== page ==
The Struggles of an Intern in Tech
Warning: there will be rants, generalizations and overall exaggerations in everything I write.
I am writing this one month into my first (and hopefully only) internship in my undergrad career.
This is my first career defining move; I chose to do corporate machine instead of small startup. Being a part of a big corporate entity… Are we all just numbers? How does that work when we are developers? Don’t you need me? Not so much and here is why. Billions and billions (exaggeration no. 1) of developers before you have made the working prototypes and even released products that you work on. You are simply one of many worker bees that is maintaining said product, service, whatever, etc.
Well thats all good and proper, I fix some problem here, commit, push, repeat. Defects, Shmefects. Here’s the change up, most of these small development issues (bugs) are found by other people who don’t code so generally it’s a matter of locating and changing one or two lines of code that caused the problem. The hardest part is finding the right lines to change within a file structure you know nothing about. Today I was looking through a directory of over 27,000 files for that sweet spot. No exaggerations, that number is actual and factual.
You can see how most time is spent looking for that sweet spot. Here’s where I got decked in the face with the curveball. Did anybody realize how many activities run throughout the workday? Meetings (scrum exists IRL!!), events, socials, ‘meetups’ (yes, it is different than a meeting), show and tells, blah blah and so forth. I’ve got a sweet monitor setup that is all your #workspacegoals but I end up trucking around all day with my laptop and no peripherals. I’m excavating these bugs during meetings and committing files during others. Meetings that no one actually needs me to be in anyway (for the most part). How’s life as a fly on the wall? — could be my next article .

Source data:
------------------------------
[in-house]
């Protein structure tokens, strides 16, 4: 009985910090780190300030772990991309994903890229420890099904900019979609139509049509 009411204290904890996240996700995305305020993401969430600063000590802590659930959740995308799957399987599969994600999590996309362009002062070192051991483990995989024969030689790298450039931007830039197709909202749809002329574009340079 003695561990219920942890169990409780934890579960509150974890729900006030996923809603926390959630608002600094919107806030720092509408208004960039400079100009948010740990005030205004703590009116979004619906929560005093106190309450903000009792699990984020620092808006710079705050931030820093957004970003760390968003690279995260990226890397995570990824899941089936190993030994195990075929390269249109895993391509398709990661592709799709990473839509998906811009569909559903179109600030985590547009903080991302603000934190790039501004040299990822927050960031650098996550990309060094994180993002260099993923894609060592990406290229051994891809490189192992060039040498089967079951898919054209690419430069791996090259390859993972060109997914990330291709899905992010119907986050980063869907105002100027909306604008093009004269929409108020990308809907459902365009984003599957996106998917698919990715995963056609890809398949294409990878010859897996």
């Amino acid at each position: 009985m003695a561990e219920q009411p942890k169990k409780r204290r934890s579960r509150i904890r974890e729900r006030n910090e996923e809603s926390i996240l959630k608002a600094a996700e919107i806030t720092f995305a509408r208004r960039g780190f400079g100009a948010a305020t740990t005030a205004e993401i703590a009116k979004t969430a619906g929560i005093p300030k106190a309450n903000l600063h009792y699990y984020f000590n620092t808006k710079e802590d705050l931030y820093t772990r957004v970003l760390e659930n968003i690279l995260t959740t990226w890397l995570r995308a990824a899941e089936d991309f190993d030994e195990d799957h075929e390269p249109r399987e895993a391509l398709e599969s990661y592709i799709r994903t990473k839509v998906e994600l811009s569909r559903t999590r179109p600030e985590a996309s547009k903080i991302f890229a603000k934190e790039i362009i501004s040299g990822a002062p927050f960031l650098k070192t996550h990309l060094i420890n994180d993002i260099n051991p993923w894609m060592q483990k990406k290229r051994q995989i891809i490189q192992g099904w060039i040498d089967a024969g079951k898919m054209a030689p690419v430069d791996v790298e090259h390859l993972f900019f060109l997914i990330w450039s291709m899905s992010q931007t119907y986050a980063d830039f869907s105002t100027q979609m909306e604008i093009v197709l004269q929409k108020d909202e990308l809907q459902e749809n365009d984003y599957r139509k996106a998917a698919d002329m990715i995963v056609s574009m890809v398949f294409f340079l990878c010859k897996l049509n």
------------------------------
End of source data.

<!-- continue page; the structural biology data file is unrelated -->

So, I’m inconsequential to the corporate machine then how come I’m stressing? I’m stressed about contributing, re-asking the same questions, not knowing the latest most innovative frameworks, not networking enough and, most of all, the possibility of finding out that this is the wrong career for me. Life really is hard, but the perks of working at a corporate machine are pretty rock ’n’ roll too.
Within a large-scale tech company, women don’t seem as under represented as I anticipated. Going off of my academic program statistics (studying Computer Science at McMaster University), I had expected the same gender ratio or close to it. Women in tech roles are scarce but women in tech companies, not so much. Bloody. Refreshing.
I am so fortunate to work for a company that is so driven to be innovative and adapt that they have employees who’s job description surround the culture of employees. Speaking as an intern, there are endless opportunities to make the best of your time. My motto: sign up for everything, put it in the calendar and eventually, on the resume. Be involved with other interns and full time employees, socially and professionally, as much as you can.
“You won’t regret it if you do but you always regret it if you don’t”
— Someone fit
I know this quote was meant for the gym inspiration but doesn’t it fit better here? I personally think so.
On that note, I’ve been ever so keen and of course did join the mentorship program and the intern newsletter team. I asked for a mentor that had design skills and was matched with a UX/Visual Designer. I used to study design and I left it for code. Sorry design, it wasn’t you, it was me. However, I have fond memories of kerning and Helvetica. I’m probably going to write about this mentorship, particularly being a developer and learning design.
If anyone’s read the wired article on programmers as the next blue collar job” — What did you think about that?
If you want to read it, its here.